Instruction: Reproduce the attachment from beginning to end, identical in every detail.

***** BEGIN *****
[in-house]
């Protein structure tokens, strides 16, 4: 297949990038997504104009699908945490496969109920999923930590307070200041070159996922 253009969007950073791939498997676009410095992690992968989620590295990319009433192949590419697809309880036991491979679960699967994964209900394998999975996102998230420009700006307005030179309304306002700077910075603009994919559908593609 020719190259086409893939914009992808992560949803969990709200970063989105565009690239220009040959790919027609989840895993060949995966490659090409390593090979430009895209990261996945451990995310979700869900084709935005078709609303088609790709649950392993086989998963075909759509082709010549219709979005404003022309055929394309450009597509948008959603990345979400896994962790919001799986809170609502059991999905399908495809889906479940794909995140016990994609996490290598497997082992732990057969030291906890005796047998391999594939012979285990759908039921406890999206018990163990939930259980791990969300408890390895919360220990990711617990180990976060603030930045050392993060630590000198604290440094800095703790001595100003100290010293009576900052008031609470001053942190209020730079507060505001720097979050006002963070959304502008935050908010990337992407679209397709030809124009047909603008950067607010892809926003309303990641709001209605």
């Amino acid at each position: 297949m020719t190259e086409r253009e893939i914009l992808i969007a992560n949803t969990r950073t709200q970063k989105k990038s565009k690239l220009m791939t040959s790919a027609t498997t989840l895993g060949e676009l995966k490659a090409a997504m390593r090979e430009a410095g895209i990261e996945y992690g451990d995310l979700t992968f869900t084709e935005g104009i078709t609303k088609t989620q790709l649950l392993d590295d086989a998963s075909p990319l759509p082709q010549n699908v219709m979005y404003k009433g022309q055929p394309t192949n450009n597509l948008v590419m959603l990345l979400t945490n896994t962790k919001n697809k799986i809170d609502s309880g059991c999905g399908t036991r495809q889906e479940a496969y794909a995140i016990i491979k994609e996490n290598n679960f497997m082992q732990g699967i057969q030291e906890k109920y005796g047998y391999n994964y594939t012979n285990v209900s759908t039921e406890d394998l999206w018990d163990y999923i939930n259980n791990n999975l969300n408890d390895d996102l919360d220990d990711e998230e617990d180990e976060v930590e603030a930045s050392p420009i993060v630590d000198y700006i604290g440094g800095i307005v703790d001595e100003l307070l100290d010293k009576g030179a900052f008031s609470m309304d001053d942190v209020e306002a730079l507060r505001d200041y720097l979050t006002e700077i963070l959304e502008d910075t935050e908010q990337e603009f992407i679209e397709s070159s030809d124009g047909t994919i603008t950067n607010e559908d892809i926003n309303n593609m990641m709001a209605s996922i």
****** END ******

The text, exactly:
[in-house]
């Protein structure tokens, strides 16, 4: 297949990038997504104009699908945490496969109920999923930590307070200041070159996922 253009969007950073791939498997676009410095992690992968989620590295990319009433192949590419697809309880036991491979679960699967994964209900394998999975996102998230420009700006307005030179309304306002700077910075603009994919559908593609 020719190259086409893939914009992808992560949803969990709200970063989105565009690239220009040959790919027609989840895993060949995966490659090409390593090979430009895209990261996945451990995310979700869900084709935005078709609303088609790709649950392993086989998963075909759509082709010549219709979005404003022309055929394309450009597509948008959603990345979400896994962790919001799986809170609502059991999905399908495809889906479940794909995140016990994609996490290598497997082992732990057969030291906890005796047998391999594939012979285990759908039921406890999206018990163990939930259980791990969300408890390895919360220990990711617990180990976060603030930045050392993060630590000198604290440094800095703790001595100003100290010293009576900052008031609470001053942190209020730079507060505001720097979050006002963070959304502008935050908010990337992407679209397709030809124009047909603008950067607010892809926003309303990641709001209605």
């Amino acid at each position: 297949m020719t190259e086409r253009e893939i914009l992808i969007a992560n949803t969990r950073t709200q970063k989105k990038s565009k690239l220009m791939t040959s790919a027609t498997t989840l895993g060949e676009l995966k490659a090409a997504m390593r090979e430009a410095g895209i990261e996945y992690g451990d995310l979700t992968f869900t084709e935005g104009i078709t609303k088609t989620q790709l649950l392993d590295d086989a998963s075909p990319l759509p082709q010549n699908v219709m979005y404003k009433g022309q055929p394309t192949n450009n597509l948008v590419m959603l990345l979400t945490n896994t962790k919001n697809k799986i809170d609502s309880g059991c999905g399908t036991r495809q889906e479940a496969y794909a995140i016990i491979k994609e996490n290598n679960f497997m082992q732990g699967i057969q030291e906890k109920y005796g047998y391999n994964y594939t012979n285990v209900s759908t039921e406890d394998l999206w018990d163990y999923i939930n259980n791990n999975l969300n408890d390895d996102l919360d220990d990711e998230e617990d180990e976060v930590e603030a930045s050392p420009i993060v630590d000198y700006i604290g440094g800095i307005v703790d001595e100003l307070l100290d010293k009576g030179a900052f008031s609470m309304d001053d942190v209020e306002a730079l507060r505001d200041y720097l979050t006002e700077i963070l959304e502008d910075t935050e908010q990337e603009f992407i679209e397709s070159s030809d124009g047909t994919i603008t950067n607010e559908d892809i926003n309303n593609m990641m709001a209605s996922i």